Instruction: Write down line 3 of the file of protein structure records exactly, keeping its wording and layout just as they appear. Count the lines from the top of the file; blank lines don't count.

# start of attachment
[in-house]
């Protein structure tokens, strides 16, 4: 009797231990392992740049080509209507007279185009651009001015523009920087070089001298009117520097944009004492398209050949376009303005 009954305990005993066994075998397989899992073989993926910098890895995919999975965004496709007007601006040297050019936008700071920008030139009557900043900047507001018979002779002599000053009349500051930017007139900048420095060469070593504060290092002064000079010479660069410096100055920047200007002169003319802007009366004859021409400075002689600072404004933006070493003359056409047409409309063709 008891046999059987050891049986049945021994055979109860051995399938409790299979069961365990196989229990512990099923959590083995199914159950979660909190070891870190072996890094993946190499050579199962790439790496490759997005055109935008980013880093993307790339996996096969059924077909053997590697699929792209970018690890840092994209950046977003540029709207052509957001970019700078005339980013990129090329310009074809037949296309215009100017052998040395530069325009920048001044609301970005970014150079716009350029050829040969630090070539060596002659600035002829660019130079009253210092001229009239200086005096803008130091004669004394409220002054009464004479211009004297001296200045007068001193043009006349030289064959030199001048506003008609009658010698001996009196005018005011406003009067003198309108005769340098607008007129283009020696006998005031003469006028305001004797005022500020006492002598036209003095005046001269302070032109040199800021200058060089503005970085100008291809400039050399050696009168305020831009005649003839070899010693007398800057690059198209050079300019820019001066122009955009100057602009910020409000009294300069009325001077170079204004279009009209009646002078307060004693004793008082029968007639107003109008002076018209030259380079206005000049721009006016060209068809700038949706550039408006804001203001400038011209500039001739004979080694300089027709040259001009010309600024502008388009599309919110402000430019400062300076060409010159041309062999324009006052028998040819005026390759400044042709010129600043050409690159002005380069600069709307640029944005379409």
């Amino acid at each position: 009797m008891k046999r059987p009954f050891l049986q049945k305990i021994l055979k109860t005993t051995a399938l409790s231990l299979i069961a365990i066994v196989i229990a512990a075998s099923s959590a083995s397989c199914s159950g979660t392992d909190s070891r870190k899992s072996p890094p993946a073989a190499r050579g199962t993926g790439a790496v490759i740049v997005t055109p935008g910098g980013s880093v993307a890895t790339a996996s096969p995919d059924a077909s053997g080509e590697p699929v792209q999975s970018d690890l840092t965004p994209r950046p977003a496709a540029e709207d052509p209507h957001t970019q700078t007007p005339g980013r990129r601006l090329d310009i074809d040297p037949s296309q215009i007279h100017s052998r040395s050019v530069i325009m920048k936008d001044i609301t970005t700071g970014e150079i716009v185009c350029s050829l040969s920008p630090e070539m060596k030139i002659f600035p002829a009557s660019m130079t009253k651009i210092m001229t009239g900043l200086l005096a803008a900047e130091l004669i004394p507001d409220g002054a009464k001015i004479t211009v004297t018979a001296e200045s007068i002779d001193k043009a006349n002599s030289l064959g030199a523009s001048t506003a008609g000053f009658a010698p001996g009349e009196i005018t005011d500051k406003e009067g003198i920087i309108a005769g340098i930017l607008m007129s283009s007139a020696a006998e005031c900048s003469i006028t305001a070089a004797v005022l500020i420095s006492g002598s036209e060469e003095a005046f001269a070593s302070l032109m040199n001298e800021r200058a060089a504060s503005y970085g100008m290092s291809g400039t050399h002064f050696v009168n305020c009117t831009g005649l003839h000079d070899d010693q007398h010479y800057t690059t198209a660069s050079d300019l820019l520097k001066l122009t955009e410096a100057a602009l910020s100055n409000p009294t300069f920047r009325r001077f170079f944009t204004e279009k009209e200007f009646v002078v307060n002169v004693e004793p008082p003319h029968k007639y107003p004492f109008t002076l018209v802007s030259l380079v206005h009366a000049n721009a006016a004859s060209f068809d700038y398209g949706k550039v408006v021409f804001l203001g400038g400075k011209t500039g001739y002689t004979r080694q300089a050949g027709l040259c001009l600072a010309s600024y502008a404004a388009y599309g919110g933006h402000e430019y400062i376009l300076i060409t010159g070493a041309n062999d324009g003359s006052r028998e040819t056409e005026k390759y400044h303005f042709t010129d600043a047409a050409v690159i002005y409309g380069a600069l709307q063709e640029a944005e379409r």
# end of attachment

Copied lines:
């Amino acid at each position: 009797m008891k046999r059987p009954f050891l049986q049945k305990i021994l055979k109860t005993t051995a399938l409790s231990l299979i069961a365990i066994v196989i229990a512990a075998s099923s959590a083995s397989c199914s159950g979660t392992d909190s070891r870190k899992s072996p890094p993946a073989a190499r050579g199962t993926g790439a790496v490759i740049v997005t055109p935008g910098g980013s880093v993307a890895t790339a996996s096969p995919d059924a077909s053997g080509e590697p699929v792209q999975s970018d690890l840092t965004p994209r950046p977003a496709a540029e709207d052509p209507h957001t970019q700078t007007p005339g980013r990129r601006l090329d310009i074809d040297p037949s296309q215009i007279h100017s052998r040395s050019v530069i325009m920048k936008d001044i609301t970005t700071g970014e150079i716009v185009c350029s050829l040969s920008p630090e070539m060596k030139i002659f600035p002829a009557s660019m130079t009253k651009i210092m001229t009239g900043l200086l005096a803008a900047e130091l004669i004394p507001d409220g002054a009464k001015i004479t211009v004297t018979a001296e200045s007068i002779d001193k043009a006349n002599s030289l064959g030199a523009s001048t506003a008609g000053f009658a010698p001996g009349e009196i005018t005011d500051k406003e009067g003198i920087i309108a005769g340098i930017l607008m007129s283009s007139a020696a006998e005031c900048s003469i006028t305001a070089a004797v005022l500020i420095s006492g002598s036209e060469e003095a005046f001269a070593s302070l032109m040199n001298e800021r200058a060089a504060s503005y970085g100008m290092s291809g400039t050399h002064f050696v009168n305020c009117t831009g005649l003839h000079d070899d010693q007398h010479y800057t690059t198209a660069s050079d300019l820019l520097k001066l122009t955009e410096a100057a602009l910020s100055n409000p009294t300069f920047r009325r001077f170079f944009t204004e279009k009209e200007f009646v002078v307060n002169v004693e004793p008082p003319h029968k007639y107003p004492f109008t002076l018209v802007s030259l380079v206005h009366a000049n721009a006016a004859s060209f068809d700038y398209g949706k550039v408006v021409f804001l203001g400038g400075k011209t500039g001739y002689t004979r080694q300089a050949g027709l040259c001009l600072a010309s600024y502008a404004a388009y599309g919110g933006h402000e430019y400062i376009l300076i060409t010159g070493a041309n062999d324009g003359s006052r028998e040819t056409e005026k390759y400044h303005f042709t010129d600043a047409a050409v690159i002005y409309g380069a600069l709307q063709e640029a944005e379409r």